Continuous Quality Improvement Program and Major Morbidity After Cardiac Surgery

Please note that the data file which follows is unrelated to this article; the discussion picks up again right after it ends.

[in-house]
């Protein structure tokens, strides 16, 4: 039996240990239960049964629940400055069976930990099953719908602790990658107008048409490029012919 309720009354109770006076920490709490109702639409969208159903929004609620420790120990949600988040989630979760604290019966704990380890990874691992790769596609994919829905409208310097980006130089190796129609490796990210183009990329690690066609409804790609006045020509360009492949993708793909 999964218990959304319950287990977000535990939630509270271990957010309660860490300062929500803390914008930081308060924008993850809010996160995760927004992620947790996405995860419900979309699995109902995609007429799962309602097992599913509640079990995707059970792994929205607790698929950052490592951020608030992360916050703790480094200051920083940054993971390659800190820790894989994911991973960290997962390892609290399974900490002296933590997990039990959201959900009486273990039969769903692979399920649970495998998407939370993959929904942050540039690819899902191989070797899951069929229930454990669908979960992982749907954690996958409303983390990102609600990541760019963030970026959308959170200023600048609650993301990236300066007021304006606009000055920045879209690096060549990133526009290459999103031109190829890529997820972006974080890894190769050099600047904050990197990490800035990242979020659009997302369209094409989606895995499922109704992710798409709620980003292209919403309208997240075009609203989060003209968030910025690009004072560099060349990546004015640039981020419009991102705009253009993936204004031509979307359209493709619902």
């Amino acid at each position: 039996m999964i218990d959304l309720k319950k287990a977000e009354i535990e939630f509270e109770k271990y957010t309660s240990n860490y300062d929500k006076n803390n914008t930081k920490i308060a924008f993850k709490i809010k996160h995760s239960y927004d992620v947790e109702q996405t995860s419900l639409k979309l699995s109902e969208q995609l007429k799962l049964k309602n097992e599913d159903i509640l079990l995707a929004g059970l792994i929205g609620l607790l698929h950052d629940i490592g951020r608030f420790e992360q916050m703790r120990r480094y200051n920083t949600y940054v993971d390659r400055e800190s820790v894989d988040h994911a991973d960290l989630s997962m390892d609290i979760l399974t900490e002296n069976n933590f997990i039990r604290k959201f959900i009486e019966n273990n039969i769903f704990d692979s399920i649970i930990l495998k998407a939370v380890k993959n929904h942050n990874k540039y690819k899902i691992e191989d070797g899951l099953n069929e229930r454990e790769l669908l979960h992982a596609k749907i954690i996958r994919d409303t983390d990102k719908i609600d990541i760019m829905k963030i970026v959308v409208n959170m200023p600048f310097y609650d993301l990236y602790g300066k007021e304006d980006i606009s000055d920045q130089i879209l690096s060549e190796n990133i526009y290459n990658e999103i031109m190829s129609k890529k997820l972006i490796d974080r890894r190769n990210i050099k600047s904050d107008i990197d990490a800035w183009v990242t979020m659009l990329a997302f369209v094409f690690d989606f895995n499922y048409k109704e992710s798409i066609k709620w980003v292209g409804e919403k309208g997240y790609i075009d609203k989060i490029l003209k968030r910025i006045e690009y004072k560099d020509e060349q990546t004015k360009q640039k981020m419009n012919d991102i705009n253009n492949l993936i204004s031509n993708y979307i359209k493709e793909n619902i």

The aim of this study was to investigate how a continuous quality improvement (CQI) program affected major morbidity and postoperative outcomes after cardiac surgery. Patients were divided into 2 groups: those who underwent surgery (coronary artery bypass grafting, isolated valve surgery, or coronary artery bypass grafting and valve surgery) after the establishment of a CQI program (from January 2005 to December 2006, n = 922) and those who underwent surgery beforehand (from January 2002 to December 2003, n = 1,289). Patients who had surgery in 2004, when the system and processes were reengineered, were not included in the analysis. Outcomes compared between the 2 groups included (1) acute renal failure, (2) stroke, (3) sepsis, (4) hemorrhage-related reexploration, (5) cardiac tamponade, (6) mediastinitis, and (7) prolonged length of stay. Logistic regression analysis and propensity score adjustment were used to adjust for imbalances in the patients' preoperative characteristics. After propensity score adjustment, CQI was found to decrease the rate of sepsis (odds ratio [OR] 0.5, 95% confidence interval [CI] 0.3 to 0.9, p = 0.02) and cardiac tamponade (OR 0.2, 95% CI 0.04 to 0.8, p = 0.02) but to only marginally decrease the rate of acute renal failure (OR 0.7, 95% CI 0.5 to 1.0, p = 0.07). CQI did not emerge as an independent risk factor for hemorrhage-related reexploration, prolonged length of stay, mediastinitis, or stroke in either multivariate logistic regression analysis or propensity score adjustment. In conclusion, the systematic implementation of a CQI program and the application of multidisciplinary protocols decrease sepsis and cardiac tamponade after cardiac surgery.
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